For those who are skeptical about whether or not contemplative practices like meditation are worth it, or if they’ve been verified by empirical research, do read on.
I’ve written before on the benefits of meditation practices like Self-Compassion and RAIN; But, I’ve yet to share with readers the exact scientific investigations that back up claims about what’s going on regarding changing structures in the brain. Well, buckle in and let’s see what some of the latest research findings say about these ancient practices.
Meet Sarah Lazar, a neuroscientist at Massachusetts General Hospital and Harvard Medical School, who was one of the principal investigators of the research done by Massachusetts General Hospital studying how mindfulness meditation training changes brain structure in just eight weeks.
The first study – Meditation experience is associated with increased cortical thickness – Lazar and colleagues conducted looked at long-term meditators vs. a control group.
Lazar: “We found long-term meditators have an increased amount of gray matter in the insula and sensory regions, the auditory and sensory cortex. Which makes sense. When you’re mindful, you’re paying attention to your breathing, to sounds, to the present moment experience, and shutting cognition down. It stands to reason your senses would be enhanced.”
Lazar: “We also found they had more gray matter in the frontal cortex, which is associated with working memory and executive decision making. So the first question was, well, maybe the people with more gray matter in the study had more gray matter before they started meditating. So we did a second study” – Mindfulness practice leads to increases in regional brain gray matter density. “We took people who’d never meditated before, and put one group through an eight-week mindfulness- based stress reduction program.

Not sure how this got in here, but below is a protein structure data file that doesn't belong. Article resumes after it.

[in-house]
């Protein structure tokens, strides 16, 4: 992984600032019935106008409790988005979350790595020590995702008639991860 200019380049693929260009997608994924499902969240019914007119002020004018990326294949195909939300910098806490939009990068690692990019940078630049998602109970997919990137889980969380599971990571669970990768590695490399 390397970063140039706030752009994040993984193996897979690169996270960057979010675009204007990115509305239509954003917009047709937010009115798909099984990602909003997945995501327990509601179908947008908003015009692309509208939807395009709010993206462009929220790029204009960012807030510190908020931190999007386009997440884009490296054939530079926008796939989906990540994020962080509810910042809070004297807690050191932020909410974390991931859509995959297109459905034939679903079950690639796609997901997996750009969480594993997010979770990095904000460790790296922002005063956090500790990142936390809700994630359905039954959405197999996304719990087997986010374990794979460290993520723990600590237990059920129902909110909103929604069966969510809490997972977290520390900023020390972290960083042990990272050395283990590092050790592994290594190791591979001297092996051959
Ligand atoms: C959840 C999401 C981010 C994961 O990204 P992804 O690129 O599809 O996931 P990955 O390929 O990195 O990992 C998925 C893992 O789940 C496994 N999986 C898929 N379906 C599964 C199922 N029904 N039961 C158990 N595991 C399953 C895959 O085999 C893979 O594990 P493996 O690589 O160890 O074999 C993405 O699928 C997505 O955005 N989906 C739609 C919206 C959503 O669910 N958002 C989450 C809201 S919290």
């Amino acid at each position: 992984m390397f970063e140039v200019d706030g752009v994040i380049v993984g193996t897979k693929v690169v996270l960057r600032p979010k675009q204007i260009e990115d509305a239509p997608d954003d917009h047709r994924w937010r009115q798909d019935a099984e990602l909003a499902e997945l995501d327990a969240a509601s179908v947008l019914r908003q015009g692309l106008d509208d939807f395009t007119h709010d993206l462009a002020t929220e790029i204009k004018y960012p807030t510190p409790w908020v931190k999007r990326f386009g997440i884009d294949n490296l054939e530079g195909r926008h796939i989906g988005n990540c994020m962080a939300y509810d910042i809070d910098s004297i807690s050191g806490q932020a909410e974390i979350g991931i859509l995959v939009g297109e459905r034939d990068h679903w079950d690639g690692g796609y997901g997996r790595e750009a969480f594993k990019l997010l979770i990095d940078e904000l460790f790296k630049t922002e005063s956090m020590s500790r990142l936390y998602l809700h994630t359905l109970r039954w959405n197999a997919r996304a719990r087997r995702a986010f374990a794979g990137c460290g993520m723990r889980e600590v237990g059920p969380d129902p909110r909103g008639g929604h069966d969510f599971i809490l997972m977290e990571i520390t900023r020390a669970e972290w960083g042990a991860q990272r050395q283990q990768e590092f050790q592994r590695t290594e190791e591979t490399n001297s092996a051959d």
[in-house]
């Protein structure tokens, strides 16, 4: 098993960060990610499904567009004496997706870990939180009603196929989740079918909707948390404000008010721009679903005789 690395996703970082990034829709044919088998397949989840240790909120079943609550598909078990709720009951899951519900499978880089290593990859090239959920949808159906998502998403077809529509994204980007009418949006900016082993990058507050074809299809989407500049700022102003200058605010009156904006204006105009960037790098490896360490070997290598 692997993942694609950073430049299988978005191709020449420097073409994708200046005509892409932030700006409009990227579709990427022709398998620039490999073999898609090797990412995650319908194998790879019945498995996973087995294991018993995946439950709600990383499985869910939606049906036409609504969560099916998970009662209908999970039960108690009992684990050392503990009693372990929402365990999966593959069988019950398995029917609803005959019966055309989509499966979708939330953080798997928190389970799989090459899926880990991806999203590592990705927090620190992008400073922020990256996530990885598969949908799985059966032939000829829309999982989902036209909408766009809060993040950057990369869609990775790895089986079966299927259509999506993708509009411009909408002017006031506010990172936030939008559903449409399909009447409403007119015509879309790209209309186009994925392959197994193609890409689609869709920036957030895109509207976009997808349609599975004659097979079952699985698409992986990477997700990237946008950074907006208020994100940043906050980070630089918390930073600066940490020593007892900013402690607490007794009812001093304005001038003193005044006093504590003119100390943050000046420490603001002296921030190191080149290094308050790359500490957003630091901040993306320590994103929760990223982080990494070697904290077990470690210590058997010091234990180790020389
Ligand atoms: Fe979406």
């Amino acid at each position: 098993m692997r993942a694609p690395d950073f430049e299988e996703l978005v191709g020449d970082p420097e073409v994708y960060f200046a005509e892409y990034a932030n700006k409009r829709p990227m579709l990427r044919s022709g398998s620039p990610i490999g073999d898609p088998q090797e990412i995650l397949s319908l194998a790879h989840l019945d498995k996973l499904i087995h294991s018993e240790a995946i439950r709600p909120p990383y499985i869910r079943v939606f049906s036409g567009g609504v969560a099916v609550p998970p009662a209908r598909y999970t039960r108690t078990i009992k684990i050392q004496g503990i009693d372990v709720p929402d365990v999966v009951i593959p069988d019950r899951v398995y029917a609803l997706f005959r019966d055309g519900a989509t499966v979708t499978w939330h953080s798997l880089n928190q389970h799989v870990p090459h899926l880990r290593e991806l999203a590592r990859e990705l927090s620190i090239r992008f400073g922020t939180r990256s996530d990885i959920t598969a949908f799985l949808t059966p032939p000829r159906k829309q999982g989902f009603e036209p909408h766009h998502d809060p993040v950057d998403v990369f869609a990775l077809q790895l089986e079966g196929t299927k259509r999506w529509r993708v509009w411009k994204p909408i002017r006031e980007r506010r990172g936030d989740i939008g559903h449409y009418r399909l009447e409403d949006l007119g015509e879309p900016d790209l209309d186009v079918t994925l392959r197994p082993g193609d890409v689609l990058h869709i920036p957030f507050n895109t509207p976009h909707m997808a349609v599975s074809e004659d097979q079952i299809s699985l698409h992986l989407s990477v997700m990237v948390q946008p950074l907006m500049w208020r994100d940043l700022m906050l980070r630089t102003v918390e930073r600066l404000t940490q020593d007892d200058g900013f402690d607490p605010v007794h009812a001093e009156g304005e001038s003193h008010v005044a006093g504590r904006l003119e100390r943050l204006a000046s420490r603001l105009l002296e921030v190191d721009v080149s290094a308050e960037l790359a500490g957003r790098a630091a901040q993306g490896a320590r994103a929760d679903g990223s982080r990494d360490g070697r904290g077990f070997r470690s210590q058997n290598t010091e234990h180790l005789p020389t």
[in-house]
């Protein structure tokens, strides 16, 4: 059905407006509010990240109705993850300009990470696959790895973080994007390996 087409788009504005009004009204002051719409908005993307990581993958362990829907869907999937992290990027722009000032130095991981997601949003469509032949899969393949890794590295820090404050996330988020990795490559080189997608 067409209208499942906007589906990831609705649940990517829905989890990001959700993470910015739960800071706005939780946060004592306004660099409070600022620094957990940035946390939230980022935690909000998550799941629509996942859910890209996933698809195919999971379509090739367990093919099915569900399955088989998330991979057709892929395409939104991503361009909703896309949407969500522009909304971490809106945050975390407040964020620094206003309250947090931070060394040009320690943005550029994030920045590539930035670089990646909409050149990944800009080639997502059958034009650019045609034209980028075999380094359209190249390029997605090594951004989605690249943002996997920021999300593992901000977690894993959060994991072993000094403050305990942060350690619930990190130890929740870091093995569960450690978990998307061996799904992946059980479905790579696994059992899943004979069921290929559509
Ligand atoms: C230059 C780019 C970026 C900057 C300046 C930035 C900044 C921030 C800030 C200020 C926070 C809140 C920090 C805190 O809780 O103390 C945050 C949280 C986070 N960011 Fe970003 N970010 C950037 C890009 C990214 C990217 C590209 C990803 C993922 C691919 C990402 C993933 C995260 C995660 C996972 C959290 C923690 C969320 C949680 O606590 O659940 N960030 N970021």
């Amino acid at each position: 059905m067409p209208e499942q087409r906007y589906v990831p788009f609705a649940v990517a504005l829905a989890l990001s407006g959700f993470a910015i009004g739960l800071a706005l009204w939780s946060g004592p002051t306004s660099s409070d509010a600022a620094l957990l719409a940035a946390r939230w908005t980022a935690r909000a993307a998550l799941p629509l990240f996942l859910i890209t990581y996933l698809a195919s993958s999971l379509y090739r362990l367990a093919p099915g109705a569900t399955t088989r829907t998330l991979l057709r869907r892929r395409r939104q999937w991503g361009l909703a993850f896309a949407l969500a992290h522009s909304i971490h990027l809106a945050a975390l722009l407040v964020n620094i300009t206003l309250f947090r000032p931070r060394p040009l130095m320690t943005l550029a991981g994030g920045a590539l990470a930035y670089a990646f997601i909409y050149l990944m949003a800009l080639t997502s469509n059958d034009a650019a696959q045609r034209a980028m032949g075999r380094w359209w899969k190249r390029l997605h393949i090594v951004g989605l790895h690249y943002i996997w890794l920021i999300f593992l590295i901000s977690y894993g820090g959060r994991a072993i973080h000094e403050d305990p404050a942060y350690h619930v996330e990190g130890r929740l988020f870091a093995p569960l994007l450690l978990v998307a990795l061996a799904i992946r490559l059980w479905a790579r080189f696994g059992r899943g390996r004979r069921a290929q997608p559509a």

We found differences in brain volume after eight weeks in five different regions in the brains of the two groups. In the group that learned meditation, we found thickening in four regions:
- The primary difference, we found in the posterior cingulate, which is involved in mind wandering, and self relevance.
- The left hippocampus, which assists in learning, cognition, memory and emotional regulation.
- The temporo parietal junction, or TPJ, which is associated with perspective taking, empathy and compassion.
- An area of the brainstem called the Pons, where a lot of regulatory neurotransmitters are produced.
The amygdala, the fight or flight part of the brain which is important for anxiety, fear and stress in general; That area got smaller in the group that went through the mindfulness-based stress reduction program. The change in the amygdala was also correlated to a reduction in stress levels.”
To me, this research makes so much sense when people report feeling like they can be kinder to themselves, and more accepting of the world around them. What’s being practiced in the 8-week mindfulness bootcamp is the ability to witness and accept; To be aware of sensations in the present moment and calm them down through acceptance.
When the mind is overwhelmed, it can easily wander and get lost in the story that the ego is telling. When these skills are practiced every day (regularly) it makes sense that this mental training would have a structural payoff; In the same way that physical strengthening and conditioning produces physical changes that are measurable as well.
If you want to become a better decision maker, grow your ability to regulate difficult emotions, be kinder to yourself, less judgmental, more self-compassionate, then by all means . . . change your mind.
This article quotes excerpts originally published on May 26 2015 in Brigid Schulte‘s article in The Washington Post entitled: Harvard neuroscientist: Meditation not only reduces stress, here’s how it changes your brain
Robin S. Smith, MS, LCMFT is a Licensed Marriage and Family Therapist in clinical practice in Bethesda MD. As an MFT, he specializes in relationship issues for couples, families, and individuals, for improved quality of life. His areas of expertise include: transition to parenthood for new and expecting parents, infidelity, sex and intimacy issues, premarital counseling, and trauma. Robin has given talks to various groups including hospital administrators, graduate students, fellow psychotherapists, and child birth educators. He is the primary contributor to The Couple and Family Clinic Blog.